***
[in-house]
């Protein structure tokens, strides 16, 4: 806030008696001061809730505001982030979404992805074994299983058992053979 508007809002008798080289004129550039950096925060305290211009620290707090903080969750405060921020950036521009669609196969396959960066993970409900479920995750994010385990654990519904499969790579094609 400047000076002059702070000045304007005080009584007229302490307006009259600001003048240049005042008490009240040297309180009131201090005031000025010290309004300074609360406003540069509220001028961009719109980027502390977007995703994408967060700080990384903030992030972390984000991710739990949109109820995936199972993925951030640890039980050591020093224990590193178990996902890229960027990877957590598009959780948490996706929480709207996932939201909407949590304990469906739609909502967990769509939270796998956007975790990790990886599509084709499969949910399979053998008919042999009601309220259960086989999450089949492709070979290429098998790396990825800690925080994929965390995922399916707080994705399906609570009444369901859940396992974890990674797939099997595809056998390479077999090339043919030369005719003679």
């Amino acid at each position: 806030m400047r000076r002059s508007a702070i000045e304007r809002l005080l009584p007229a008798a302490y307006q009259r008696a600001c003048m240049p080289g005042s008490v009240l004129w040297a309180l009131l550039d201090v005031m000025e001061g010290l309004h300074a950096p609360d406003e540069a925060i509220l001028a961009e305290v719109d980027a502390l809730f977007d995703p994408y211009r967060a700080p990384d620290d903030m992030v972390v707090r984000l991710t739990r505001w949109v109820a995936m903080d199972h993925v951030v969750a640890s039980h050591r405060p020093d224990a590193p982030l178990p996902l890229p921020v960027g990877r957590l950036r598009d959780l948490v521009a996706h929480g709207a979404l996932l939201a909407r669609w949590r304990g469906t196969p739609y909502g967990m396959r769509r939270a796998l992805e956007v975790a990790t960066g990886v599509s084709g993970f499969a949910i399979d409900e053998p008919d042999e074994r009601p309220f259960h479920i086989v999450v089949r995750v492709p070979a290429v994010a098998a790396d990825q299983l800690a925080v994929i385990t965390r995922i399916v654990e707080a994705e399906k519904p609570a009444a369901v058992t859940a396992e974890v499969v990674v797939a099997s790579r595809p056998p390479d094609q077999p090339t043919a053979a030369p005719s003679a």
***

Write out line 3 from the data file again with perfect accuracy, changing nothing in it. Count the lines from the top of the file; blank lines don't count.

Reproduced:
């Amino acid at each position: 806030m400047r000076r002059s508007a702070i000045e304007r809002l005080l009584p007229a008798a302490y307006q009259r008696a600001c003048m240049p080289g005042s008490v009240l004129w040297a309180l009131l550039d201090v005031m000025e001061g010290l309004h300074a950096p609360d406003e540069a925060i509220l001028a961009e305290v719109d980027a502390l809730f977007d995703p994408y211009r967060a700080p990384d620290d903030m992030v972390v707090r984000l991710t739990r505001w949109v109820a995936m903080d199972h993925v951030v969750a640890s039980h050591r405060p020093d224990a590193p982030l178990p996902l890229p921020v960027g990877r957590l950036r598009d959780l948490v521009a996706h929480g709207a979404l996932l939201a909407r669609w949590r304990g469906t196969p739609y909502g967990m396959r769509r939270a796998l992805e956007v975790a990790t960066g990886v599509s084709g993970f499969a949910i399979d409900e053998p008919d042999e074994r009601p309220f259960h479920i086989v999450v089949r995750v492709p070979a290429v994010a098998a790396d990825q299983l800690a925080v994929i385990t965390r995922i399916v654990e707080a994705e399906k519904p609570a009444a369901v058992t859940a396992e974890v499969v990674v797939a099997s790579r595809p056998p390479d094609q077999p090339t043919a053979a030369p005719s003679a």